From the early XVIth century to the late XVIIIth century, Geneva was lit by street lamps that burned a special mixture of resin
and tar. Only one lantern remains, and is located – rather
ironically – at the corner of rue Jean Calvin and rue du Perron.
If your stay in Geneva brings you to a stone bench at the
facade of the Hôtel de Ville, know that Genevan judges
issued death sentences there – until 1829!
Awarded to individuals and organisations based in Geneva, the first Nobel Prize, a Nobel Peace Prize, was given to Henri Dunant, founder of the International Committee of the Red Cross. The city went on to receive a total of 14 Nobel Peace Prizes, the last of which was awarded to an intergovernmental
committee on climate change in 2007. Two Nobel Prizes in Physics were awarded to Carlo Rubbia and Simon van der Meer in 1984, and to Georges Charpak in 1992.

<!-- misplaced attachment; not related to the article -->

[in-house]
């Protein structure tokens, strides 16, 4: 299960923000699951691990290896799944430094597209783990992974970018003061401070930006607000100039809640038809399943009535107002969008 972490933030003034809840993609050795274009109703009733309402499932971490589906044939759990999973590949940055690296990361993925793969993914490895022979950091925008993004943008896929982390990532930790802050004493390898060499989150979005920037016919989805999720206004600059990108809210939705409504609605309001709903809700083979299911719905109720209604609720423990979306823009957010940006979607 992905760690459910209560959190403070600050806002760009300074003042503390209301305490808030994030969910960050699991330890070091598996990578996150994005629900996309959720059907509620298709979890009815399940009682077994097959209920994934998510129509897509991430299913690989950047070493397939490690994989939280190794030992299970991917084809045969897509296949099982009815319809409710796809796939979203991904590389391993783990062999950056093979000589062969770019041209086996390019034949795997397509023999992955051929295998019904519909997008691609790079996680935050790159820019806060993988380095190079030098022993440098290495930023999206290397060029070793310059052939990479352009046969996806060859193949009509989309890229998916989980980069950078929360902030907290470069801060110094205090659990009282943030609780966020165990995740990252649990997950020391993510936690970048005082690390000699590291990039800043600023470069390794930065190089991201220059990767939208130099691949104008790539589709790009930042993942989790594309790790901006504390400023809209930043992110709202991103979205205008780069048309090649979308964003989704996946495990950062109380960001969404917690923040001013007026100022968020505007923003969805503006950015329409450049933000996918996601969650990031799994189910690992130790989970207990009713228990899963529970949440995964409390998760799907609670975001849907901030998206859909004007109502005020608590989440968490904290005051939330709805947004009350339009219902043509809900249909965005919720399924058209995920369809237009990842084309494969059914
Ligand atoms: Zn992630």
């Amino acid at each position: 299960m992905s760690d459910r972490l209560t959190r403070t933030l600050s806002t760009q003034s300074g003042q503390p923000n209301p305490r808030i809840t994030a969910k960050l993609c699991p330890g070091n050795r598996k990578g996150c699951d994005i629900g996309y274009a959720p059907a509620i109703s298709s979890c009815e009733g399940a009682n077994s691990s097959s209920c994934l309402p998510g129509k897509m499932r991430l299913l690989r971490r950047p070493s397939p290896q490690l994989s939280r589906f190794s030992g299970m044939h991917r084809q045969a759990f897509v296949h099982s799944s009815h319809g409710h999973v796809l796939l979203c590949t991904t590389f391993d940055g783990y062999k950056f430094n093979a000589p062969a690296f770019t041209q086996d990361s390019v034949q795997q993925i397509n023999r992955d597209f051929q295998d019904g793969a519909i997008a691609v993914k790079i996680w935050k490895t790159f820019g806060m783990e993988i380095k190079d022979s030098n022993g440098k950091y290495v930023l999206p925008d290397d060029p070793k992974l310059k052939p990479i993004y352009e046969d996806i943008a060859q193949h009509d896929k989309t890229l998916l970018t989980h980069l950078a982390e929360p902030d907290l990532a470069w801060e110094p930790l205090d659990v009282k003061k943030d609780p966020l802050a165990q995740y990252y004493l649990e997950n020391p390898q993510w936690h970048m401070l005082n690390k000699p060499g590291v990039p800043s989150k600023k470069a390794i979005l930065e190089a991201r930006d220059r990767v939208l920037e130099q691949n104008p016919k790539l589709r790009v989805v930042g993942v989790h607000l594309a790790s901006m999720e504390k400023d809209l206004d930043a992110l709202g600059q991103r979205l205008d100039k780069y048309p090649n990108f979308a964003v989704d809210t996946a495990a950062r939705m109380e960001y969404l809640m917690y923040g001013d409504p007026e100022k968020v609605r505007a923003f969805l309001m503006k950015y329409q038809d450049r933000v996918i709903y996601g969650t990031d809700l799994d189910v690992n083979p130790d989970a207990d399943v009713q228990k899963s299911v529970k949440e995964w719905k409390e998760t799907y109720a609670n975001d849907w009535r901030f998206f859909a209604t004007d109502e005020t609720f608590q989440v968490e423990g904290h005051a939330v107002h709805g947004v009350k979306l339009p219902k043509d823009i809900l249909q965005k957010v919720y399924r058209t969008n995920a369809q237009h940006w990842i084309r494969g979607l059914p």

“La fête de l’Escalade” commemorates the victory of the Protestant Republic over the Duke of Savoy’s troops on the night of 11 and 12 December, in the year 1602 of the Julian
calendar. It was on this night that the Duke’s troops attempted
to climb the walls surrounding the city with wooden ladders. This annual festival, which is typically accompanied by popular demonstrations, is a living Genevan tradition.
The Canton of Geneva is Switzerland’s third wine-producing region, and features 1,434 hectares of vineyards and 100 wineries. Catering mainly to the Swiss market, the canton’s annual wine production exceeds 46,000 hectolitres of white wine and 56,000 hectolitres of red wine.
In Geneva’s Old Town, le passage de Monetier opens just once a year, on the weekend before 12 December, the day of “La fête de l’Escalade”. This alley is located at the foot of the Old City walls. It measures a short 100 metres in distance, and on its last stretch, the passage is just 50 centimetres wide.